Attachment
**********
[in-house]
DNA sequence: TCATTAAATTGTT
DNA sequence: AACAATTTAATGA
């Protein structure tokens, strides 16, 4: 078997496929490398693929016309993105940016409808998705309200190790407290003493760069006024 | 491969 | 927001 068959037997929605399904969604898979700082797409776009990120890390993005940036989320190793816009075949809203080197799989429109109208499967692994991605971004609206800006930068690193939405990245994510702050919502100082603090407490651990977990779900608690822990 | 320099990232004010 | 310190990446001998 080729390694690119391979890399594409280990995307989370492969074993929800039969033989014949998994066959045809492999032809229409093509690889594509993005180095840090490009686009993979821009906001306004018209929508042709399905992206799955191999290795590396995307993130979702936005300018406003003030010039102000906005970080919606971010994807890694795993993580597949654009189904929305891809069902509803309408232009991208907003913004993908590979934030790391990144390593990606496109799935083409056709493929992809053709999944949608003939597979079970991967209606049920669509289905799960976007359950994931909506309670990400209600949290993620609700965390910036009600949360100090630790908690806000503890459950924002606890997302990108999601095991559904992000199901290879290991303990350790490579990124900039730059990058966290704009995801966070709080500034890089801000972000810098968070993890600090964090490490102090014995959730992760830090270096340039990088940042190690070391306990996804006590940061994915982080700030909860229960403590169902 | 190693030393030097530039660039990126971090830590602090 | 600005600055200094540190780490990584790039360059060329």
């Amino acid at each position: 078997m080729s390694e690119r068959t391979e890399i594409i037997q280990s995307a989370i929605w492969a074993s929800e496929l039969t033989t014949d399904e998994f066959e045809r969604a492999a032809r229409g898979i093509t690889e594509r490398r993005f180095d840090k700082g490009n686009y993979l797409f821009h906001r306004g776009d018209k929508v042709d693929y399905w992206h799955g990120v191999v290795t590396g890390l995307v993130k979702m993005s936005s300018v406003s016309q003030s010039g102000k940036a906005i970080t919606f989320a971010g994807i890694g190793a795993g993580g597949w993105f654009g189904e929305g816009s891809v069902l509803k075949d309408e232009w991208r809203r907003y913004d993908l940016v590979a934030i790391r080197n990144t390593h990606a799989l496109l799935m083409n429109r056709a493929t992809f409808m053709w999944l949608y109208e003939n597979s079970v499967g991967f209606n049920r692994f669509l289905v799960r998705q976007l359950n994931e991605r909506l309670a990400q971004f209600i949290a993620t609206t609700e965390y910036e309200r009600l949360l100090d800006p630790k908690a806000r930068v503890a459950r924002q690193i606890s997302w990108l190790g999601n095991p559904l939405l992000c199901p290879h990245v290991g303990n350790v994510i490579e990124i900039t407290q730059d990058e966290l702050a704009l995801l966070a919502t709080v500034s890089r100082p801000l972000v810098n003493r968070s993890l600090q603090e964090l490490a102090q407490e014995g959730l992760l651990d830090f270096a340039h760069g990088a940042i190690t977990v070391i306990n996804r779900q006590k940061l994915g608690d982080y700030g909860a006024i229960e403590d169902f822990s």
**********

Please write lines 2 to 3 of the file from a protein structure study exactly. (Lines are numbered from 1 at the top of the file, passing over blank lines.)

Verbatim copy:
DNA sequence: TCATTAAATTGTT
DNA sequence: AACAATTTAATGA